by Sally Steenland
For several years now, increased pollution from greenhouse gases in the atmosphere has been fueling extreme weather across the globe. Droughts, floods, wildfires, hurricanes, tornadoes, blizzards, and heat waves: Our planet’s weather report is starting to sound like the biblical plagues.
Last month was the 331st month in a row where temperatures rose above the 20th century average. Just this year, the United States suffered “two record heat waves, a record drought, [and] an above-average fire season.”
Then, just before Halloween this year, Hurricane Sandy roared up the East Coast and battered parts of the Midwest. With its ferocious winds and hammering rains, Sandy knocked out power, flooded homes and businesses, triggered fires, tore down trees, and devastated neighborhoods. More than 100 people died. Sandy is estimated to cost around $50 billion in damages Just one week after Sandy hit, another storm ravaged the East Coast—only this time it was a blizzard that inflicted even more damage on the communities ravaged by the hurricane and further hampered efforts to restore power and rebuild homes and businesses.
Concerns about climate change and global warming used to be a bipartisan affair. Republican Sens. John McCain (R-AZ) and Lindsay Graham (R-SC) previously supported a tax on greenhouse gases—known as cap and trade—as did many Democratic lawmakers. Even 2012 Republican presidential candidate Mitt Romney took global warming seriously and supported cap-and-trade policies when he was governor of Massachusetts.
So what happened?
For one thing, the Tea Party turned up the political heat against those who took global warming seriously and supported policies to slow its effects. According to a Yale University survey, a majority of Tea Party members (53 percent) claim they don’t believe global warming is occurring, and 51 percent say they aren’t worried about it.
What’s more, right-wing forces have coordinated their efforts to deny the reality of climate change, dispute scientific findings, pit environmentalists against God, and oppose common-sense regulations. In addition, until very recently the mainstream media had all but stopped mentioning climate change as a possible connection to the reoccurring instances of recording-breaking extreme weather.
Media silence, combined with fierce climate-change denial and political polarization, has had an effect: More Americans now connect words such as “hoax” to global warming than they did 10 years ago. And although a majority of Americans say they believe climate change is real and should be addressed, there is no strong consensus on how to tackle the problem.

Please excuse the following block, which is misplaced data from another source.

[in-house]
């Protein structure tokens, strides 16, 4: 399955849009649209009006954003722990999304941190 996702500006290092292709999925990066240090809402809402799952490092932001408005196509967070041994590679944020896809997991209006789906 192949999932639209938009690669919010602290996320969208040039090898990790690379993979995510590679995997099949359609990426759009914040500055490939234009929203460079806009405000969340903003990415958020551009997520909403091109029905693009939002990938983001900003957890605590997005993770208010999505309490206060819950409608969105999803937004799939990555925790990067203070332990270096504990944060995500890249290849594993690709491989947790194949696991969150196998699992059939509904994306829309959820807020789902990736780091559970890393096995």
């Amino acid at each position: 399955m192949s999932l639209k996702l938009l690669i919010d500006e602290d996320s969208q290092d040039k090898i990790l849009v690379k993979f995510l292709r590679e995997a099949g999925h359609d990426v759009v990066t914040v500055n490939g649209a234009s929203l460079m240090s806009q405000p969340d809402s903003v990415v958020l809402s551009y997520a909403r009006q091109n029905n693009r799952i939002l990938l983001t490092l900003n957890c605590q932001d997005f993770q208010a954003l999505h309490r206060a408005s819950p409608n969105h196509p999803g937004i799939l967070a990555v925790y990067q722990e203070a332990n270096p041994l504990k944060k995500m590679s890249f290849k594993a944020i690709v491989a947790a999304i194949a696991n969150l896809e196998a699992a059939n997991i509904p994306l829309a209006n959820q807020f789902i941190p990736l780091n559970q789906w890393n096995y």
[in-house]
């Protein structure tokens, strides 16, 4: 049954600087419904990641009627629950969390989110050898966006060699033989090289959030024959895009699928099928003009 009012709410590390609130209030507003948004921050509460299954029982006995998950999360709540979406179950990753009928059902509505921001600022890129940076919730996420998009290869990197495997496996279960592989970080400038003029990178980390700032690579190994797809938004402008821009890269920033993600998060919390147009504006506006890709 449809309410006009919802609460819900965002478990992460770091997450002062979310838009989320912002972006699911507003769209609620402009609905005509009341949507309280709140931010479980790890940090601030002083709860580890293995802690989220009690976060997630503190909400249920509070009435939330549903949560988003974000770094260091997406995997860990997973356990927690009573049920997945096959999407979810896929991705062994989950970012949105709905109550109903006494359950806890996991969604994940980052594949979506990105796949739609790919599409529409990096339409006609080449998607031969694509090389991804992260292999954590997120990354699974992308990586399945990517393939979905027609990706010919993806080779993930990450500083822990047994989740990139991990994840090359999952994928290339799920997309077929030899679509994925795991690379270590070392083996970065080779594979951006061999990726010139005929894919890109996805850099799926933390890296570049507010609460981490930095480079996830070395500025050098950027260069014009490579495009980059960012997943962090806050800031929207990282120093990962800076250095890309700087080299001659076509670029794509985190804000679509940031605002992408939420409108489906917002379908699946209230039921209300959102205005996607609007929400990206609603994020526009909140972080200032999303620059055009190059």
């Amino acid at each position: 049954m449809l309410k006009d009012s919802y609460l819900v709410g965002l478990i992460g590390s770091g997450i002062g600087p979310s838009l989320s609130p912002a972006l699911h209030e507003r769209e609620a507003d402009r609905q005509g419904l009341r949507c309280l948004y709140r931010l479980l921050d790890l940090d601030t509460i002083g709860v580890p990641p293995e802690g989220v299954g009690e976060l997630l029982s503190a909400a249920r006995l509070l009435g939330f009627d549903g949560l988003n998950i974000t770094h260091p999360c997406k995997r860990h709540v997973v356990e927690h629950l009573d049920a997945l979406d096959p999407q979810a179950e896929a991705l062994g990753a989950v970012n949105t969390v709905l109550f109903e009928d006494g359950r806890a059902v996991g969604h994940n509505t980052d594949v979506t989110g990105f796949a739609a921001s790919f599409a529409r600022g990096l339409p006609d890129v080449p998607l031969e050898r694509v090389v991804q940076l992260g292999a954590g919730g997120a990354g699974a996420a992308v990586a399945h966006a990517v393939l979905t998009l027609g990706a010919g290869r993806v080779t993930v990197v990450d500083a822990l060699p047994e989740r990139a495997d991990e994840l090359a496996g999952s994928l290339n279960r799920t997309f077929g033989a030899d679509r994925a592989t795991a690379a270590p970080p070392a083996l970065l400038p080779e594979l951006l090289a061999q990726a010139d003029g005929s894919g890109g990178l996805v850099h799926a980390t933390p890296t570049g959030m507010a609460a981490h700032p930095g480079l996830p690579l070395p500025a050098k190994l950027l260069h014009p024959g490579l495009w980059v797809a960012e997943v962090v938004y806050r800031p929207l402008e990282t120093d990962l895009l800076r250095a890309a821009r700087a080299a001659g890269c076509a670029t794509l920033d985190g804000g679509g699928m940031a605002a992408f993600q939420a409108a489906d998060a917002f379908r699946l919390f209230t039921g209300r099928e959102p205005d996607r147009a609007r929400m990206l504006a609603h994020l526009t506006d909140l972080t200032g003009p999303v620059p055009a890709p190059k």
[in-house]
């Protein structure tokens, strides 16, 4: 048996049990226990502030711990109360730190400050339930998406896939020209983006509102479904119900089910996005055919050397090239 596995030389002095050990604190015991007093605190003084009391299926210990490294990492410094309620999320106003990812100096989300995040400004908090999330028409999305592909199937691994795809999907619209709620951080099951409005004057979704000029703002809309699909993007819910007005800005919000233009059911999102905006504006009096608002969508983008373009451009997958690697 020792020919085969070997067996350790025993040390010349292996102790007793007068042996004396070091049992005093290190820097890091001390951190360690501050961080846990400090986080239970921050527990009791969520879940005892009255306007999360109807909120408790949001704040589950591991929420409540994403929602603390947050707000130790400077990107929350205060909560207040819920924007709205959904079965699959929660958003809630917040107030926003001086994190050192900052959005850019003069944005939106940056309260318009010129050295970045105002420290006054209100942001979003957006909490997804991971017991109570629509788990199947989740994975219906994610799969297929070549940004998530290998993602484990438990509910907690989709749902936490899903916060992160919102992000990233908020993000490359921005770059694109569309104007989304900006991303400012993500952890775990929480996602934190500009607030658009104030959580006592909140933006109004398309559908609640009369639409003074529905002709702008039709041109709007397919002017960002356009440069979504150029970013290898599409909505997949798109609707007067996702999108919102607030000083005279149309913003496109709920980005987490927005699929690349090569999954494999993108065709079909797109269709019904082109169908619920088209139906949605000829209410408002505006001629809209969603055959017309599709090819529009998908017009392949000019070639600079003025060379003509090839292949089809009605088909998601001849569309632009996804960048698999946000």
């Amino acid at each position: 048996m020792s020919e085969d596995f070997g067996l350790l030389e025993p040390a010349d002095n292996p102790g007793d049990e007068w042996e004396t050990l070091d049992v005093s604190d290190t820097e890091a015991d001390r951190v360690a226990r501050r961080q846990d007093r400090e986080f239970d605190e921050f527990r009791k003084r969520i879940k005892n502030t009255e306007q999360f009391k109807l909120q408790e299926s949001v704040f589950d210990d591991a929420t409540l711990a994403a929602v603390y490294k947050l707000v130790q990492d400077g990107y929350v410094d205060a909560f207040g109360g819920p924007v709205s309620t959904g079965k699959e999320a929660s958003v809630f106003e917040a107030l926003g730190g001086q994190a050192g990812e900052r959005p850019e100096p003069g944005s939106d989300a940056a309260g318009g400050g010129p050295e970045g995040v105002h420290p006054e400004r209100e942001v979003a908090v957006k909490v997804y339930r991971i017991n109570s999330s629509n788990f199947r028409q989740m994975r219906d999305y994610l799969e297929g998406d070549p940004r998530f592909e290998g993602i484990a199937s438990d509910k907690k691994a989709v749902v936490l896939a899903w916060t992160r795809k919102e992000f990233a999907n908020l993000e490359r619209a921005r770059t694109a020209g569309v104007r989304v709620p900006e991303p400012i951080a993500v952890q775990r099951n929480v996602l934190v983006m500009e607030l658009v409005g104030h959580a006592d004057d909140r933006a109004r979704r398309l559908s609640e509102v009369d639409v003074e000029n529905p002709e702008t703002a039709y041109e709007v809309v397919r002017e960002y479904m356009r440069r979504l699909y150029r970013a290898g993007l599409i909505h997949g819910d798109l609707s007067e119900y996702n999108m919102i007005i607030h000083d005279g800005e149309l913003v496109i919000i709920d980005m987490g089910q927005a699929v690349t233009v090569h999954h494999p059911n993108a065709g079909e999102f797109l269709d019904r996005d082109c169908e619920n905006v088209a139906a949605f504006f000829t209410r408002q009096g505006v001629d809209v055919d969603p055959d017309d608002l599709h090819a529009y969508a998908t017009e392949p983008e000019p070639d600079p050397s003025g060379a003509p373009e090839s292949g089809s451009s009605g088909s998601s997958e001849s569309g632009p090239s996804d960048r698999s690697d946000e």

Post-Sandy, however, things are starting to change. Political leaders such as New York City Mayor Michael Bloomberg are urging federal action to help mitigate the effects of global warming. In fact, Mayor Bloomberg said the main reason he endorsed President Barack Obama for re-election was because of his concern about climate change.
In addition, media outlets are starting to connect the dots. In the wake of the superstorm, a dramatic picture of a dark and flooded lower Manhattan appeared on the cover of Bloomberg Businessweek, with the huge headline, “IT’S GLOBAL WARMING, STUPID.” NBC anchor Chuck Todd said, “Let’s not bury our head in the sand. It’s called climate change, folks.” CNN and other news outlets are linking climate change to killer storms, while science reporters and talk-show hosts are finding their voices, too.
Other hopeful signs include the defeat of several Tea Party congressional candidates in this year’s election, along with a new carbon auction in California that will put a price on pollution and provide funding for investments in clean energy.
These changes could be evidence of a tipping point—the moment when a number of factors came together to change public opinion. The groundwork is there: solid science, local concern and activism, moral leadership, and a dramatic event.
In terms of moral leadership, faith communities have long seen global warming as one of the most urgent spiritual issues of our time. From Catholics and Jews to Muslims, evangelicals, and others, faith communities have been working to change individual behavior and to advocate for sensible policies to address climate change.
The Evangelical Environmental Network, for instance, ran television ads in swing states during the election campaign defending the Environmental Protection Agency’s ability to reduce carbon pollution. Interfaith Moral Action on Climate graded elected officials on their stewardship record and is urging responsible climate leadership. And the Young Evangelicals for Climate Action worked to make the environment a key voting issue among its followers through social media and direct organizing.
Faith groups are also joining forces with labor organizations, businesses, elected officials, and environmental, civil rights, educational, and other groups in the National Climate Summit. It could very well be that the Summit’s call for elected officials to devise a climate plan within their first 100 days in office will now gain traction in Congress. The heat is finally being turned up on the issue of climate change.
Sally Steenland is Director of the Faith and Progressive Policy Initiative at the Center for American Progress. Steenland, a best-selling author, former newspaper columnist, and teacher, explores the role of religion and values in the public sphere.